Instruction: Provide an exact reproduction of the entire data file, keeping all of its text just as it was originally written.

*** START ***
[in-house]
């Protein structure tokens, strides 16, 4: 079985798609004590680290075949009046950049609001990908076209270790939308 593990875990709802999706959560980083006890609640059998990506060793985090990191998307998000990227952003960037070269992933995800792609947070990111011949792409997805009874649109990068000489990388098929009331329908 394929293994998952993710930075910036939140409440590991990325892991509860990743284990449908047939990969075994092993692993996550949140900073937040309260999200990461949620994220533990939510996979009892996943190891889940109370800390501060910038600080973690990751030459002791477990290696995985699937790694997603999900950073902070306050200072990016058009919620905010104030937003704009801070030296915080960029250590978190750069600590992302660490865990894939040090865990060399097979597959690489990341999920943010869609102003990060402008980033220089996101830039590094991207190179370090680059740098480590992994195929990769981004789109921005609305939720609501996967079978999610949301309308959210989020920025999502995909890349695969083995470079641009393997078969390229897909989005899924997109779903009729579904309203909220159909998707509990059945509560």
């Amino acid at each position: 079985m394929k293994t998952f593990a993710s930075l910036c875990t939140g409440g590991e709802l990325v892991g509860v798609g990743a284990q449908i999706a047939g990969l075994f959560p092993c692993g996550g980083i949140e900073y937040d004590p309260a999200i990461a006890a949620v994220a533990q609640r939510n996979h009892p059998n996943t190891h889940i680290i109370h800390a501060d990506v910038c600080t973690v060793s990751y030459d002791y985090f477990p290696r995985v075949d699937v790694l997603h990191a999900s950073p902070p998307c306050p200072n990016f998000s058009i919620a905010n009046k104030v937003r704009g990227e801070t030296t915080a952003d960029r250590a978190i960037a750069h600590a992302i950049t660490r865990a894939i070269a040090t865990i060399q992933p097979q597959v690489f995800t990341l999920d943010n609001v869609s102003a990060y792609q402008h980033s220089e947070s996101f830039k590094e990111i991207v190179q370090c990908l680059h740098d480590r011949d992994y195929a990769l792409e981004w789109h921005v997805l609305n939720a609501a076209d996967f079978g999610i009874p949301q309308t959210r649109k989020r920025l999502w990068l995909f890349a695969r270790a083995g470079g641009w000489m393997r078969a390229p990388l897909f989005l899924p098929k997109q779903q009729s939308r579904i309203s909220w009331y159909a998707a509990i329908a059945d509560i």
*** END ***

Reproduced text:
[in-house]
């Protein structure tokens, strides 16, 4: 079985798609004590680290075949009046950049609001990908076209270790939308 593990875990709802999706959560980083006890609640059998990506060793985090990191998307998000990227952003960037070269992933995800792609947070990111011949792409997805009874649109990068000489990388098929009331329908 394929293994998952993710930075910036939140409440590991990325892991509860990743284990449908047939990969075994092993692993996550949140900073937040309260999200990461949620994220533990939510996979009892996943190891889940109370800390501060910038600080973690990751030459002791477990290696995985699937790694997603999900950073902070306050200072990016058009919620905010104030937003704009801070030296915080960029250590978190750069600590992302660490865990894939040090865990060399097979597959690489990341999920943010869609102003990060402008980033220089996101830039590094991207190179370090680059740098480590992994195929990769981004789109921005609305939720609501996967079978999610949301309308959210989020920025999502995909890349695969083995470079641009393997078969390229897909989005899924997109779903009729579904309203909220159909998707509990059945509560």
């Amino acid at each position: 079985m394929k293994t998952f593990a993710s930075l910036c875990t939140g409440g590991e709802l990325v892991g509860v798609g990743a284990q449908i999706a047939g990969l075994f959560p092993c692993g996550g980083i949140e900073y937040d004590p309260a999200i990461a006890a949620v994220a533990q609640r939510n996979h009892p059998n996943t190891h889940i680290i109370h800390a501060d990506v910038c600080t973690v060793s990751y030459d002791y985090f477990p290696r995985v075949d699937v790694l997603h990191a999900s950073p902070p998307c306050p200072n990016f998000s058009i919620a905010n009046k104030v937003r704009g990227e801070t030296t915080a952003d960029r250590a978190i960037a750069h600590a992302i950049t660490r865990a894939i070269a040090t865990i060399q992933p097979q597959v690489f995800t990341l999920d943010n609001v869609s102003a990060y792609q402008h980033s220089e947070s996101f830039k590094e990111i991207v190179q370090c990908l680059h740098d480590r011949d992994y195929a990769l792409e981004w789109h921005v997805l609305n939720a609501a076209d996967f079978g999610i009874p949301q309308t959210r649109k989020r920025l999502w990068l995909f890349a695969r270790a083995g470079g641009w000489m393997r078969a390229p990388l897909f989005l899924p098929k997109q779903q009729s939308r579904i309203s909220w009331y159909a998707a509990i329908a059945d509560i």